Meet the YouTube Stars Brands Love

The dirty secret of cable TV is audience numbers are often pitifully small, with many programs drawing under 100,000 viewers. That’s not the case for a select group of YouTube creators.

This cadre of stars is no longer toiling away in Internet obscurity in the hopes of breaking into TV. Instead, they are raking in six-figure ad revenue deals from Google, commanding up to $20,000 a pop for branded videos and even dabbling in merchandising.

First and foremost, the top YouTubers have honed their craft over the past three or four years, building large and loyal audiences. Many of the top stars fall in the general entertainment category, doing offbeat skits. The most successful heavily incorporate audience interaction.
The numbers they draw can be staggering. Comic actor Shane Dawson averages nearly 1.5 million views per day, according to video analytics service TubeMogul, and has racked up 670 million views of his videos over two and a half years. The typical YouTube star will average 250,000 views per video. “On any given night or day or two, the top 10 YouTubers will have more views than any cable channel,” says Walter Sabo, a former ABC radio executive who started an Internet talent agency three years ago called HitViews.

Brands are taking notice. Google distributes more than $100,000 per year to “hundreds” of YouTube stars, according to Tom Pickett, online sales and operations director at YouTube. GE recently tapped 15 YouTubers to make a series of videos for its “Tag Your Green” campaign. In just three weeks, the videos have gotten more than 12 million views.

GE needed to get comfortable with only supplying the YouTubers with a theme and a few points to hit, says Jeffrey Kaufman, vp of strategic programming at Howcast, which organized the campaign. “They’ve been very cool about the fact that we need to loosen up a little bit and allow them to speak in their own voice.”


Subs: 917k
All-time views: 196m
Avg per day: 301k

Since she started posting to YouTube in 2006 as iJustine, Justine Ezarik has become a tour de force. Her videoblogging channel has nearly 1 million subscribers, attracting a loyal young audience. She’s done several brand videos that draw equally large audiences. TubeMogul estimates her brand integration views this year alone have generated more than 9 million views. Ezarik is a brand favorite for the gusto she puts in advertiser videos. Unlike some stars who will only include a product in passing, Ezarik goes beyond product placement to make the brand a co-star. Take her video last month for Mattel’s Video Girl Barbie. The three-minute clip shows off the product and directs to a Mattel contest. In a week, the video garnered more than 460,000 views and 2,000 comments.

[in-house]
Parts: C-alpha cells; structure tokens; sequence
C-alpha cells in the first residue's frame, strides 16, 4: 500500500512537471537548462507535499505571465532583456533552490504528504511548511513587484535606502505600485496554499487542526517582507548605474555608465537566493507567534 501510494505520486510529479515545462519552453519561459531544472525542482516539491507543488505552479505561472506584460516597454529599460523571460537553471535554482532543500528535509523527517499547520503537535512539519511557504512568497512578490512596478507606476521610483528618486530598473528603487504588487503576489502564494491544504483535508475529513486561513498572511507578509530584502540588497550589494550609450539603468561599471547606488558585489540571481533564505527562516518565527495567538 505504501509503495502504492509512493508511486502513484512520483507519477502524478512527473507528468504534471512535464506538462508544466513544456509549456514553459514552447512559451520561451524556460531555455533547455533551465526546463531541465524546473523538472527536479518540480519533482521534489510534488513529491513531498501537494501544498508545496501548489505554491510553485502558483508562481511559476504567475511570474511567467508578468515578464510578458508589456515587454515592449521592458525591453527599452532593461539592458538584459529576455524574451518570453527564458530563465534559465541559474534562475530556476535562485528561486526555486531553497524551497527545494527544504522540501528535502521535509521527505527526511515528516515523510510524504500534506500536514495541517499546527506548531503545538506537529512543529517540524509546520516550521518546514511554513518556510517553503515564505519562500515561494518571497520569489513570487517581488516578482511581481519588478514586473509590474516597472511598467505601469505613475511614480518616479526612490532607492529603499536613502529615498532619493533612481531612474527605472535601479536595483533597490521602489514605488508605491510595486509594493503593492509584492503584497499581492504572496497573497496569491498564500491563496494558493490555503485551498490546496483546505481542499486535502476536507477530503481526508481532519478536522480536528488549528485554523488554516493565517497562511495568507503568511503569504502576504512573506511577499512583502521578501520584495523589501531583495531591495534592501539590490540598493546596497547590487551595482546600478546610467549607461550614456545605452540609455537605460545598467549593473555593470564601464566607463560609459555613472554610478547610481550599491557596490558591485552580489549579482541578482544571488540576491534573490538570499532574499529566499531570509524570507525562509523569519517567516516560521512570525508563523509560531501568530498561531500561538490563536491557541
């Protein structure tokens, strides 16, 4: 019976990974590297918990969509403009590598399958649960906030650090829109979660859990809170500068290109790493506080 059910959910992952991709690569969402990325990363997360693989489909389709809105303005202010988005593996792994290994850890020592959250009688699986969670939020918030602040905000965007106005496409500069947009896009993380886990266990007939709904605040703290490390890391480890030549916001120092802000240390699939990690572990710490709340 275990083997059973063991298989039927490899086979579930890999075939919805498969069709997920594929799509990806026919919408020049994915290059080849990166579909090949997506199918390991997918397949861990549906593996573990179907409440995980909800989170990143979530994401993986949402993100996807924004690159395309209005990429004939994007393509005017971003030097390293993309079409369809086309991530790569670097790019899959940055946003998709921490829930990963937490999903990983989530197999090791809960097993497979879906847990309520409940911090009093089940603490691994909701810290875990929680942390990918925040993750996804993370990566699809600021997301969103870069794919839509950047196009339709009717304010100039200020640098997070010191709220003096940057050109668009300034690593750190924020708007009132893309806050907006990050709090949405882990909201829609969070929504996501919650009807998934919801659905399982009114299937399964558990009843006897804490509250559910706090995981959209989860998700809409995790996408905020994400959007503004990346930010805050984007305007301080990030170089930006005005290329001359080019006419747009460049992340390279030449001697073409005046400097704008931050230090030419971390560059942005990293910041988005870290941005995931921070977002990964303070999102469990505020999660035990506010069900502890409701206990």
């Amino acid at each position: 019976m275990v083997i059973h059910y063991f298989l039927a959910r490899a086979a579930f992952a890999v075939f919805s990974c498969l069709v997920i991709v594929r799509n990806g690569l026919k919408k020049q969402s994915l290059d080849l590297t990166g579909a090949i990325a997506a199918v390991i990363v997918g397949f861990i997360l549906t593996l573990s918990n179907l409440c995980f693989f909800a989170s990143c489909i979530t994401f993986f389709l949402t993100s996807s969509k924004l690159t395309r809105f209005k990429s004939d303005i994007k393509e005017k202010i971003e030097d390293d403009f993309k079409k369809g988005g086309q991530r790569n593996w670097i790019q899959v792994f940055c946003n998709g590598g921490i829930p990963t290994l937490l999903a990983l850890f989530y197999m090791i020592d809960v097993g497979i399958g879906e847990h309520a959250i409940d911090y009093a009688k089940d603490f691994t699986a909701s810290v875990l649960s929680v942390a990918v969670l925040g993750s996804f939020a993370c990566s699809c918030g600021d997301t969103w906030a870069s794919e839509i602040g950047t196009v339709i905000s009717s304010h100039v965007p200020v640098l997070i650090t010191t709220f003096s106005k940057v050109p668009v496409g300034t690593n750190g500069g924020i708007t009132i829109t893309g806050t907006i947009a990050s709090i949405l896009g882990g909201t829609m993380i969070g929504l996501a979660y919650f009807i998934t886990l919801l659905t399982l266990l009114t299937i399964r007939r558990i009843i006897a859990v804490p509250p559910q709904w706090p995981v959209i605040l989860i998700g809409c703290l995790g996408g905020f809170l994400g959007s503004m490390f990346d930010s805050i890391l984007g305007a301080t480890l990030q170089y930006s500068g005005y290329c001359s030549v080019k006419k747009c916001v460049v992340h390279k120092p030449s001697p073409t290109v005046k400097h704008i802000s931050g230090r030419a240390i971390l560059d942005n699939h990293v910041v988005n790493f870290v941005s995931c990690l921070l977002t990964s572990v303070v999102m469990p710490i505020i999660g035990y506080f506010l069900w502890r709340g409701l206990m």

Subs: 593k
All-time views: 73.7m
Avg per day: 120k

The North Carolina comedy duo Rhett & Link are more than amenable to advertising; they’re students of it. Rhett McLaughlin and Link Neal created a dozen tongue-in-cheek local spots for their “I Love Local Commercials” project. The effort was done on behalf of Microbilt, a small-business information service. McLaughlin and Neal are veterans of the Web video scene, active on YouTube since June 2006. They built a following via quirky videos that often take the form of music videos. “The Facebook Song,” released three years ago, skewers social networking. It hit a chord, drawing 6.7 million views. Thanks to “I Love Local Commercials” and work for GE, Dentyne and others, Rhett & Link have generated nearly 21 million views on brand videos.